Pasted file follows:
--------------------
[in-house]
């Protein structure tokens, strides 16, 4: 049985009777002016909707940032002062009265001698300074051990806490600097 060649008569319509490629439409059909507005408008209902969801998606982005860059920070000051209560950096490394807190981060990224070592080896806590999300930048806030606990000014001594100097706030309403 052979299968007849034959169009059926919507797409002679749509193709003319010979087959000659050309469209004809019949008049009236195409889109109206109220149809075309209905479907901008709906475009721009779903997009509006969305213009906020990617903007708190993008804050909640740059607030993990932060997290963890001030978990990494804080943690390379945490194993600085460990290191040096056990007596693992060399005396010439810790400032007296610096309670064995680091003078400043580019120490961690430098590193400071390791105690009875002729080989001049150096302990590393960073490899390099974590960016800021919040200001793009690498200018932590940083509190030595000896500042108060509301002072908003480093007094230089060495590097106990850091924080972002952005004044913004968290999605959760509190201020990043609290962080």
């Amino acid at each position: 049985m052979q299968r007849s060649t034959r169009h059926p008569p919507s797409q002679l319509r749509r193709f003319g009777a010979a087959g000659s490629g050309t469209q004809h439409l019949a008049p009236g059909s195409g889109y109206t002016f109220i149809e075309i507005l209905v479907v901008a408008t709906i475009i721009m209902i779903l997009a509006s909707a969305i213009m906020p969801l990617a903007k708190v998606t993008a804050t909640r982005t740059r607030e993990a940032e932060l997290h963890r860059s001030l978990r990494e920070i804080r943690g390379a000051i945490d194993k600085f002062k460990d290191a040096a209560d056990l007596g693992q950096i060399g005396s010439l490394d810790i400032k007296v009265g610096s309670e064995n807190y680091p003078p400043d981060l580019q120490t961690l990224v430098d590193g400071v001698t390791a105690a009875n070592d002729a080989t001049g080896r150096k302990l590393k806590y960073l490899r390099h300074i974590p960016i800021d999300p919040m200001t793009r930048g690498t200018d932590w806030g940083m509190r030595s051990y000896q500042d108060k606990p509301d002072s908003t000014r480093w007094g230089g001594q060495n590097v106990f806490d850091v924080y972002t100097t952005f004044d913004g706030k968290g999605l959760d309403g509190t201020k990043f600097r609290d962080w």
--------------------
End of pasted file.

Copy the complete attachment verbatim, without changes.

[in-house]
């Protein structure tokens, strides 16, 4: 049985009777002016909707940032002062009265001698300074051990806490600097 060649008569319509490629439409059909507005408008209902969801998606982005860059920070000051209560950096490394807190981060990224070592080896806590999300930048806030606990000014001594100097706030309403 052979299968007849034959169009059926919507797409002679749509193709003319010979087959000659050309469209004809019949008049009236195409889109109206109220149809075309209905479907901008709906475009721009779903997009509006969305213009906020990617903007708190993008804050909640740059607030993990932060997290963890001030978990990494804080943690390379945490194993600085460990290191040096056990007596693992060399005396010439810790400032007296610096309670064995680091003078400043580019120490961690430098590193400071390791105690009875002729080989001049150096302990590393960073490899390099974590960016800021919040200001793009690498200018932590940083509190030595000896500042108060509301002072908003480093007094230089060495590097106990850091924080972002952005004044913004968290999605959760509190201020990043609290962080």
């Amino acid at each position: 049985m052979q299968r007849s060649t034959r169009h059926p008569p919507s797409q002679l319509r749509r193709f003319g009777a010979a087959g000659s490629g050309t469209q004809h439409l019949a008049p009236g059909s195409g889109y109206t002016f109220i149809e075309i507005l209905v479907v901008a408008t709906i475009i721009m209902i779903l997009a509006s909707a969305i213009m906020p969801l990617a903007k708190v998606t993008a804050t909640r982005t740059r607030e993990a940032e932060l997290h963890r860059s001030l978990r990494e920070i804080r943690g390379a000051i945490d194993k600085f002062k460990d290191a040096a209560d056990l007596g693992q950096i060399g005396s010439l490394d810790i400032k007296v009265g610096s309670e064995n807190y680091p003078p400043d981060l580019q120490t961690l990224v430098d590193g400071v001698t390791a105690a009875n070592d002729a080989t001049g080896r150096k302990l590393k806590y960073l490899r390099h300074i974590p960016i800021d999300p919040m200001t793009r930048g690498t200018d932590w806030g940083m509190r030595s051990y000896q500042d108060k606990p509301d002072s908003t000014r480093w007094g230089g001594q060495n590097v106990f806490d850091v924080y972002t100097t952005f004044d913004g706030k968290g999605l959760d309403g509190t201020k990043f600097r609290d962080w």